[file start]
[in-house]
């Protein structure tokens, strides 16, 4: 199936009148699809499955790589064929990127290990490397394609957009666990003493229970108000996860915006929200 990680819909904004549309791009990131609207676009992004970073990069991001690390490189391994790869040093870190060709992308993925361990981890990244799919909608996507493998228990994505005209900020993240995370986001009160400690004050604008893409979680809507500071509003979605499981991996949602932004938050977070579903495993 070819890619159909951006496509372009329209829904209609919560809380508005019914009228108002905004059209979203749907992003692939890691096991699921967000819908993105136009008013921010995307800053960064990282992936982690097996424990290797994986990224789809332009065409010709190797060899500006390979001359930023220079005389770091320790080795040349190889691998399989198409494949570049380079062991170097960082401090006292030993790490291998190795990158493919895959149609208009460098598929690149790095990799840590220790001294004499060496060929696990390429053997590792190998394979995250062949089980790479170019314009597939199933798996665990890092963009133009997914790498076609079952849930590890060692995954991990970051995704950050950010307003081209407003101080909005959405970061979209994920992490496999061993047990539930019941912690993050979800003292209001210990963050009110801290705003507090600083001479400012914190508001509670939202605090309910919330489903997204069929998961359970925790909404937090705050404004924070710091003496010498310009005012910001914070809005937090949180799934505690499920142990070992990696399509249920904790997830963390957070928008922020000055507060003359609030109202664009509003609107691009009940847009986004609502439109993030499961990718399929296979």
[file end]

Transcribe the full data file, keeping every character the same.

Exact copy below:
[in-house]
């Protein structure tokens, strides 16, 4: 199936009148699809499955790589064929990127290990490397394609957009666990003493229970108000996860915006929200 990680819909904004549309791009990131609207676009992004970073990069991001690390490189391994790869040093870190060709992308993925361990981890990244799919909608996507493998228990994505005209900020993240995370986001009160400690004050604008893409979680809507500071509003979605499981991996949602932004938050977070579903495993 070819890619159909951006496509372009329209829904209609919560809380508005019914009228108002905004059209979203749907992003692939890691096991699921967000819908993105136009008013921010995307800053960064990282992936982690097996424990290797994986990224789809332009065409010709190797060899500006390979001359930023220079005389770091320790080795040349190889691998399989198409494949570049380079062991170097960082401090006292030993790490291998190795990158493919895959149609208009460098598929690149790095990799840590220790001294004499060496060929696990390429053997590792190998394979995250062949089980790479170019314009597939199933798996665990890092963009133009997914790498076609079952849930590890060692995954991990970051995704950050950010307003081209407003101080909005959405970061979209994920992490496999061993047990539930019941912690993050979800003292209001210990963050009110801290705003507090600083001479400012914190508001509670939202605090309910919330489903997204069929998961359970925790909404937090705050404004924070710091003496010498310009005012910001914070809005937090949180799934505690499920142990070992990696399509249920904790997830963390957070928008922020000055507060003359609030109202664009509003609107691009009940847009986004609502439109993030499961990718399929296979």